Wes Moss is a certified financial planner and is the Chief Investment Strategist at Capital Investment Advisors in Atlanta. Moss is also the host of “Money Matters” on AM 750 and now 95.5 FM News Talk WSB on Sundays from 9 a.m.-11 a.m. An author, “Apprentice” alumni, husband and father, Moss is committed to helping Atlanta’s citizens with financial health.

Follow me on Twitter @atlbargains or on Facebook at AJC Atlanta Bargain Hunter

19 comments Add your comment

JM

September 20th, 2010
8:21 am

Wes, I am 31 and have built up a 12 month emergency fund after listening to you. I would prefer having 12 months over 6 just in case. If I only need 6 months at a minimum as you suggest, should I look towards something with a better return than the 0.2% that I am getting at the bank? Where?

ATL

September 20th, 2010
9:04 am

JM — Maybe you could look into a CD or a bank like ING Direct that pays over 1% interest. You can do better then 0.2%.

Ironwood

September 20th, 2010
9:06 am

You are on target. JM go online to Bankrate.com and you will see some banks were you can get 1.2% on a money market account. Not much but more than .02%.

Dr88

September 20th, 2010
9:24 am

Cash is King! But… I tried a couple of those online banks and they will drop your rate after the first few months; some of them are like teaser rates. After moving my account 3 different times, I finally got sick of the gaming and just went back to the old credit union. And after all this we have been through, I like knowing I can show up at a physical location and talk to someone.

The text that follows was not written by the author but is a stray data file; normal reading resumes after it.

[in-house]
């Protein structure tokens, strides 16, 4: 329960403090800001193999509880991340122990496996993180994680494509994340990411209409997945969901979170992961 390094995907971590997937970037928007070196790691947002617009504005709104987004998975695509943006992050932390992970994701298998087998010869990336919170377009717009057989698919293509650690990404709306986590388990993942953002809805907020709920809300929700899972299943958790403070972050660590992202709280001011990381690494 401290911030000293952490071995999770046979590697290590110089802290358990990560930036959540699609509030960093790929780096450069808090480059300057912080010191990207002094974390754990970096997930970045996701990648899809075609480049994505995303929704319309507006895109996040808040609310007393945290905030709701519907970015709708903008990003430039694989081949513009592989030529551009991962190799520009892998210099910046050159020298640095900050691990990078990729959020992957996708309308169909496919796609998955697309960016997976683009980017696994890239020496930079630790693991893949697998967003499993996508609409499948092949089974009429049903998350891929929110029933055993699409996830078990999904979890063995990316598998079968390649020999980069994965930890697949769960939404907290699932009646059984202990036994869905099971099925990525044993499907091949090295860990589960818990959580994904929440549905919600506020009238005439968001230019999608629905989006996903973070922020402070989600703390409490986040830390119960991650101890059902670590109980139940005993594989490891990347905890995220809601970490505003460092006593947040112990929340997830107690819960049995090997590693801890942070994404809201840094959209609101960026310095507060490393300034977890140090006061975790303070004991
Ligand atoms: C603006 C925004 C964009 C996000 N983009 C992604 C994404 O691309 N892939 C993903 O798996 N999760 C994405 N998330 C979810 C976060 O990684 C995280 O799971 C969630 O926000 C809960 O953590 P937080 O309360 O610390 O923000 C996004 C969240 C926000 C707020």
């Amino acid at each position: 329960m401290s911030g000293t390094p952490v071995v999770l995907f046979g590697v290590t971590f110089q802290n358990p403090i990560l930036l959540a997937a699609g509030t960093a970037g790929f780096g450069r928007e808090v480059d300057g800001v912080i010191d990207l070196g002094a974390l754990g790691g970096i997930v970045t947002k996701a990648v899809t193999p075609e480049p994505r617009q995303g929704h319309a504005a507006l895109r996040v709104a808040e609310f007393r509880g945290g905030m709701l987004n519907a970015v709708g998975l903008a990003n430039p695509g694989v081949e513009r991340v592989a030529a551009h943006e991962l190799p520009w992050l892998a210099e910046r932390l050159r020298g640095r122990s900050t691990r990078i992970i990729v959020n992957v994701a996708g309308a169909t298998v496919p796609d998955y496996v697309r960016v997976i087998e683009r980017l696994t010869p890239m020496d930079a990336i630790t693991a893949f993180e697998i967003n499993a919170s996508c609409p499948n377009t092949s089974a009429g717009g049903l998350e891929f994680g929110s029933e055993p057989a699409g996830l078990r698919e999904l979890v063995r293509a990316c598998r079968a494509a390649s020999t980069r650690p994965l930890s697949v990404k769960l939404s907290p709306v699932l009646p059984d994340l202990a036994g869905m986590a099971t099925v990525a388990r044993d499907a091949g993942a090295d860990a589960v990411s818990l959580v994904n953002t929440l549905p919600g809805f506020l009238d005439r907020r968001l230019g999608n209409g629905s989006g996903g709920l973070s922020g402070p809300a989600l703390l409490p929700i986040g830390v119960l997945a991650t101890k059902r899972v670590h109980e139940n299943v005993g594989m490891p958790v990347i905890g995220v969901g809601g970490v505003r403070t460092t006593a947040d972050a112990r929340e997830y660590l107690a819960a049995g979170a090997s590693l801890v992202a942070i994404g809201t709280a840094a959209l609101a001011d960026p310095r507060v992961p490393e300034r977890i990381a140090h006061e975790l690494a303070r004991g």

atlmom

September 20th, 2010
9:49 am

JM: you can also tier the money – i.e., start by putting 1/4 of the money into a 1 month CD – then keep doing that every three months, until all the money is in CDs. Then, when the ‘roll over’ you can put the money in for a year again. You would never be more than 90 days from something maturing, and you are over time probably earning more interest…so if there’s a penalty, it’s probably not so much (but read the fine print) and it’s worth it to get your money if you need it. You could also tier them in 1 month intervals (each month take 1/12 of the money and put it in year CDs…or every 2 months put 1/6 the money – you get the idea).
Depends what your tolerance is, really…if you really don’t want to take the chance of paying a penalty, don’t do it – but again, if you pay a penalty – it probably will be better getting the higher interest and paying the penalty…

Ironwood

September 20th, 2010
9:53 am

JM, get a money market account. I have used Dollar Direct and I am getting 1.2% the last few months. It is true some banks have teaser rates but get one that does not. This money is FDIC insured. This is a bank.

cyril

September 20th, 2010
9:55 am

JM, if you decide to go with a CD over a money market account, check into credit unions. Many credit unions will let you take the money out of the CD without a penalty, though I think they may not give the interest earned leading up to that point. So if worse comes to worst, you didn’t lose or gain anything.

DW

September 20th, 2010
10:02 am

If you have $10,000 in your emergency fund, whats the difference between 1.2% and .2% ?? thats $120 vs $20 a YEAR. Not even worth the hassle of changing accounts. Your not trying to make a bunch of money your just holding onto cash until an emergency arrises people. Rates will go up eventually.. relax.